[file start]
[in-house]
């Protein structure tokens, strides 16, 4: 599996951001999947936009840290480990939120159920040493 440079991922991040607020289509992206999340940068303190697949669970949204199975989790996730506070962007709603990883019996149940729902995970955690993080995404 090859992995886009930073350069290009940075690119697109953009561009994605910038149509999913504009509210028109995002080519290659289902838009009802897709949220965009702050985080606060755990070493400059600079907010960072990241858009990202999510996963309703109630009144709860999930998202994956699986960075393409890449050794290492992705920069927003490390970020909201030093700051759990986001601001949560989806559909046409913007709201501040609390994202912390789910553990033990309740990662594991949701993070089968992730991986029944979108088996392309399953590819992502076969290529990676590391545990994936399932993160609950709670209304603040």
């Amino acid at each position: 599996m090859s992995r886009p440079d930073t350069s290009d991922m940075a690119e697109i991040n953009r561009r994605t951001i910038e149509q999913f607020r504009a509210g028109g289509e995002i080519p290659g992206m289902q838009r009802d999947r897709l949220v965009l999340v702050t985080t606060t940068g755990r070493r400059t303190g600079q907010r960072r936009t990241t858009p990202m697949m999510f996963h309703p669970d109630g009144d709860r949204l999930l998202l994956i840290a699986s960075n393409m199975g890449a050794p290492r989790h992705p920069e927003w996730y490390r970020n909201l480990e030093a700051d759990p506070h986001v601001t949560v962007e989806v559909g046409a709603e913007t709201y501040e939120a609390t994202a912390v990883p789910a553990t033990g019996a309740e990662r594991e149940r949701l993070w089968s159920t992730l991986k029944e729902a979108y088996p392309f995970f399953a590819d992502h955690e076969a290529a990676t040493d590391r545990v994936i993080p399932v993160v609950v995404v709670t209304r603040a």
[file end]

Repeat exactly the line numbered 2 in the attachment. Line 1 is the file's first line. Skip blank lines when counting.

């Protein structure tokens, strides 16, 4: 599996951001999947936009840290480990939120159920040493 440079991922991040607020289509992206999340940068303190697949669970949204199975989790996730506070962007709603990883019996149940729902995970955690993080995404 090859992995886009930073350069290009940075690119697109953009561009994605910038149509999913504009509210028109995002080519290659289902838009009802897709949220965009702050985080606060755990070493400059600079907010960072990241858009990202999510996963309703109630009144709860999930998202994956699986960075393409890449050794290492992705920069927003490390970020909201030093700051759990986001601001949560989806559909046409913007709201501040609390994202912390789910553990033990309740990662594991949701993070089968992730991986029944979108088996392309399953590819992502076969290529990676590391545990994936399932993160609950709670209304603040």